I’m glad Cat Power sobered up. The song that quite possibly has meant the most to me so far this year is The Greatest, the first cut on her album of the same name. I first heard it late last December, just before Abby was born. It surprised me, the first time I heard it, lush with Moon River strings and cottony smooth Teenie Hodges soul.
Abby is talking. Or mimicking. Probably both. Words are coming out of her mouth anyway. “Daddy” last Monday. “Dora” last Wednesday. “Grandpa” on Thursday. Then nothing quite so crisp and intelligible for the past week. She's letting her teeth grow. And she’s moving. Insatiable needs to climb legs, roll, tumble and climb again. She sees many things that she must, absolutely must, get a hold of and she zeroes in on them with great singular purpose if not an accompanying patience. And she’s dancing now, too-- with an excited wiggle whenever the rhythm catches her.
If I were to write an autobiography, this particular chapter of my life would be titled: “Crushed Cheerios Underfoot.”
In one of her New Yorker reviews Pauline Kael called a film (and I can't seem to find or recall just what film this was) "pleasantly bananas.” That’s exactly what I thought of Bob Fosse’s All That Jazz when when I managed to check it out (Comcast On Demand, under “Free Movies,” offers a healthy dose of old classics, crap and Hollywood curiosities such as this one) a couple weeks ago during Abby’s morning and afternoon naps. It was completely, pleasantly bananas. It ends with its protagonist (Roy Schneider, just a few years post-Jaws) performing a deathbed musical with Ben Vereen (just a few years post-Roots) as the MC. Hollywood didn’t make another musical as completely and pleasantly bananas until Moulin Rouge 20 years later.
I adore a lot of vocalists who’ve multi-tracked their voices. But none of them has so consistently emotionally walloped me over the years like Marvin Gaye’s multi-tracked vocal masterpiece, What’s Goin’ On. It’s my favorite vocal performance of all time. In fact, when the Motown marketers or the Gaye estate are planning the next reissue it should be requisite that an a cappella version of the entire album be included. This way we can luxuriate in his heartbroken doo-wop meditation. I think the party chatter that begins the album is still one of the coziest, funkiest and downright coolest slices of introductory ambience ever committed to magnetic tape.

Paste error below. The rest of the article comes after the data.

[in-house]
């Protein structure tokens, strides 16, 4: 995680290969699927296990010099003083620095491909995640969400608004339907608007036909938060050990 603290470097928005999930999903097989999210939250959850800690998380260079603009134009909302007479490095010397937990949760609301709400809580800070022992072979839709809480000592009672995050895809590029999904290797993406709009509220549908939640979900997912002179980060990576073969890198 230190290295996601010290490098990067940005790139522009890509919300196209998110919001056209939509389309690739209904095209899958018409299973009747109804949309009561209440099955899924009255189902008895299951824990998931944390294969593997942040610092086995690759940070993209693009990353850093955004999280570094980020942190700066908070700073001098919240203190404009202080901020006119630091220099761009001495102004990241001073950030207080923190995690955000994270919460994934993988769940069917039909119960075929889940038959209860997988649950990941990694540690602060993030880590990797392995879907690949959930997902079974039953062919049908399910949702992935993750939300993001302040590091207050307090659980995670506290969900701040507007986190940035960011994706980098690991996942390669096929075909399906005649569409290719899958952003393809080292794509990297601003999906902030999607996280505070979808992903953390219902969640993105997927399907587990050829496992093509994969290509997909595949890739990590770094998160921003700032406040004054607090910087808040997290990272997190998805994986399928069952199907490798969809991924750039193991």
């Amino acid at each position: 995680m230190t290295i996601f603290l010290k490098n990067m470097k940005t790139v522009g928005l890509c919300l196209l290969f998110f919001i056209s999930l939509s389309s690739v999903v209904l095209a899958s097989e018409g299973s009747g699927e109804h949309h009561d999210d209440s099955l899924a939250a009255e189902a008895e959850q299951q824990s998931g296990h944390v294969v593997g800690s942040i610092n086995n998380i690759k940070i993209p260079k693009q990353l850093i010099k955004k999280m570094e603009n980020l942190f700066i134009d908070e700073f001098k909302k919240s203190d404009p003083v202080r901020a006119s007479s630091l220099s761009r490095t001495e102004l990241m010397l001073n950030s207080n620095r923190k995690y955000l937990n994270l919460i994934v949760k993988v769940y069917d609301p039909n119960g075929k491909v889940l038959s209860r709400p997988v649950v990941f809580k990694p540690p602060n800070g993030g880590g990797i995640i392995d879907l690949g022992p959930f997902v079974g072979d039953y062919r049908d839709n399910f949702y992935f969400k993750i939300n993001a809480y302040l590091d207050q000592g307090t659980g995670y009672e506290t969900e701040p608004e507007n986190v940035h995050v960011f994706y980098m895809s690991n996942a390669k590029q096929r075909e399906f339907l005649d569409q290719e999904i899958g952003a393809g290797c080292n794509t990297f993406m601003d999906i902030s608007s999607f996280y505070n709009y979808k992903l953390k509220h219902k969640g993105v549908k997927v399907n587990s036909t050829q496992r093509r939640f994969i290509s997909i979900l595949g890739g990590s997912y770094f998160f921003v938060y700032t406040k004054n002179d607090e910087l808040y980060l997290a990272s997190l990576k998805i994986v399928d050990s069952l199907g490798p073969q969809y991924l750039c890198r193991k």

It’s hard not to care when Ohio State finally has a great quarterback in Troy Smith. And is ranked #1. I usually don’t care at all this early in the season. I am truly a fare weathered Buckeye fan. While reading for school last Saturday I found myself moving incrementally—from checking in on the score via Yahoo to feverishly watching most of the third and then all of the fourth quarter on TV. At the beginning of the fourth quarter Troy Smith had one of those plays that cause excitable, tension prone viewers like myself to spontaneously uncoil from our chairs and leap into the air while manically pumping fists in the air and shouting boasts and brags. Here’s how Joe Drape described it in last Sundays NYT’s:
Smith, who came into the game as the nation’s third-most efficient passer and had not thrown an interception in 152 attempts, was struggling as the Nittany Lions’ defensive backs consistently bumped Ginn and company out of their routes.
Two minutes into the fourth quarter, on second down and 9 on the Penn State 37-yard line, Smith dropped back to pass and immediately felt pressure. He rolled right, and then did what Ohio State Coach Jim Tressel tells him never to do: he reversed field.
Suddenly, Smith was on his own 47-yard line.
“The first read wasn’t there,” he said. “I tried to come back and look to the other side of the field, but it was kind of clogged and crowded, and I just tried to improvise and keep things going. The Penn State defender was making ground on me.”
Robiskie, a sophomore and the least heralded member of the Buckeyes’ receiving corps, had run a hitch route to the sideline and recognized Smith was in trouble.
“I just wanted to work to get open because I know he can always make a play,” Robiskie said of Smith.
As Robiskie angled to the middle of the field, Smith launched a rocket. The ball split Penn State defensive backs Tony Davis and Anthony Scirrotto, hit Robiskie in the shoulder pads and carried him into the end zone.
“Smith made a super play,” Paterno said. “You can’t give up big plays in a game like this.”
Troy Smith, who was 5 years old when I was a Buckeye freshman.